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PepsiCo Results ‘Zonked’ by Taxes, Guilfoyle Says

Stock represents a defensive play, but there are other approaches besides just buying shares.

PepsiCo  (PEP) - Get PepsiCo, Inc. Report the giant soda and snack manufacturer, reported an increase in sales during the third quarter, but results were hit by tax provisions, Real Money’s Stephen “Sarge” Guifoyle argues.

The company reported an increase in sales across the board, including North America, Europe, Latin America, Africa, the Middle East and Asia for revenue growth of 11.6%. Organic growth rose by 9% during the three month period.

PepsiCo reported adjusted EPS of $1.79 on revenue of $20.19 billion, beating Wall Street’s estimates. However, GAAP earnings fell to $1.60 from $1.65 a year earlier.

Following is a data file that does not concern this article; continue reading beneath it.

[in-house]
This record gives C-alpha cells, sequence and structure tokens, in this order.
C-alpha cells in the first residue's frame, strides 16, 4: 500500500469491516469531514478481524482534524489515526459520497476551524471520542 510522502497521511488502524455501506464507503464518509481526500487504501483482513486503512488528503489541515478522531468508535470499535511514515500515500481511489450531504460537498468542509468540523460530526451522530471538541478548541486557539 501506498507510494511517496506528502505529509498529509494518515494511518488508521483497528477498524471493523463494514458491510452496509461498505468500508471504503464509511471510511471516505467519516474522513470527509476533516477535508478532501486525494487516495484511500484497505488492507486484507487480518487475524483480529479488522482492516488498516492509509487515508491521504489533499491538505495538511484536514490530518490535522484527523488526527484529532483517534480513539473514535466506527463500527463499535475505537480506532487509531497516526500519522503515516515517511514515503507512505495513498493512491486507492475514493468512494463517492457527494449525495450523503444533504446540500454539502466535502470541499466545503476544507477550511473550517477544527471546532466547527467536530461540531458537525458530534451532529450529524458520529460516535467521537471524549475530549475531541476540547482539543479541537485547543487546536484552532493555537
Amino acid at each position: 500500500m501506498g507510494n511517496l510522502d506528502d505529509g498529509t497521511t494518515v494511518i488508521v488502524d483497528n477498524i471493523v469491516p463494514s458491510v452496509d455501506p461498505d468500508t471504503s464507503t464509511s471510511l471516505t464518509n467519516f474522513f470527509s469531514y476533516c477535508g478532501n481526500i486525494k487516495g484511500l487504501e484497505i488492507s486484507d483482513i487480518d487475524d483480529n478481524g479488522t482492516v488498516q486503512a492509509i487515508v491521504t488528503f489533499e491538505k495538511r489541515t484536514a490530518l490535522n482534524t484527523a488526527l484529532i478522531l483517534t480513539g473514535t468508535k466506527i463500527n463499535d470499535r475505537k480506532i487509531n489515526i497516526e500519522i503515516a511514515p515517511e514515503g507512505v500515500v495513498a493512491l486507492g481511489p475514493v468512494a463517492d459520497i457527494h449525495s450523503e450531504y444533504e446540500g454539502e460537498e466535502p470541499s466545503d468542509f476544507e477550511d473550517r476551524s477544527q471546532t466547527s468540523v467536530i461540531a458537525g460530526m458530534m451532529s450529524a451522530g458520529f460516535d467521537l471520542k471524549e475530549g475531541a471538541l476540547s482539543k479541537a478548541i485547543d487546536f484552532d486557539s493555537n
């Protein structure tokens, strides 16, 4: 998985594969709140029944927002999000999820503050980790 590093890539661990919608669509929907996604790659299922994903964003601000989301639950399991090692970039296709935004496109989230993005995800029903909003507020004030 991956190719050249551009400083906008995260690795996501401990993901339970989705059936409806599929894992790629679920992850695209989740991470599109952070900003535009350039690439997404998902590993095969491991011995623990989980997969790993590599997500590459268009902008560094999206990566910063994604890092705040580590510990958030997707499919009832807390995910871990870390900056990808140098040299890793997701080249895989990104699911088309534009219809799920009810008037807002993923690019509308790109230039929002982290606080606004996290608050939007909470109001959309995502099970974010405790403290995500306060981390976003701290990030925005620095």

PepsiCo got “Zonked” by taxes, Guilfoyle wrote on Real Money. The company’s “provision for income taxes for Q3 2021 hit the tape at $802 million, up from $526 million for Q3 2020. This is a 52.4% increase.”

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PepsiCo increased its guidance for organic revenue growth of 8%, an increase from its prior guidance of 6%. The company also estimates 12% core (or adjusted) EPS growth and 11% in constant currency.

Investors should weigh their risk strategy before buying shares, Guilfoyle wrote.

The stock is a defensive style name and shareholders receive a 2.86% yield “just to hang around,” he wrote. “There will be at least a bit of allocation rotation in PEP's favor as markets continue to be rattled by a number of potentially negative inputs.” So, “if straight equity is your game, you could do worse than PEP,” he wrote.

However, “For me, the $145 PEP puts expiring November 19th that will pay me almost $2 looks more attractive than laying out $150+ for a stock that I don't think will go up that much unless it sells off further first.”

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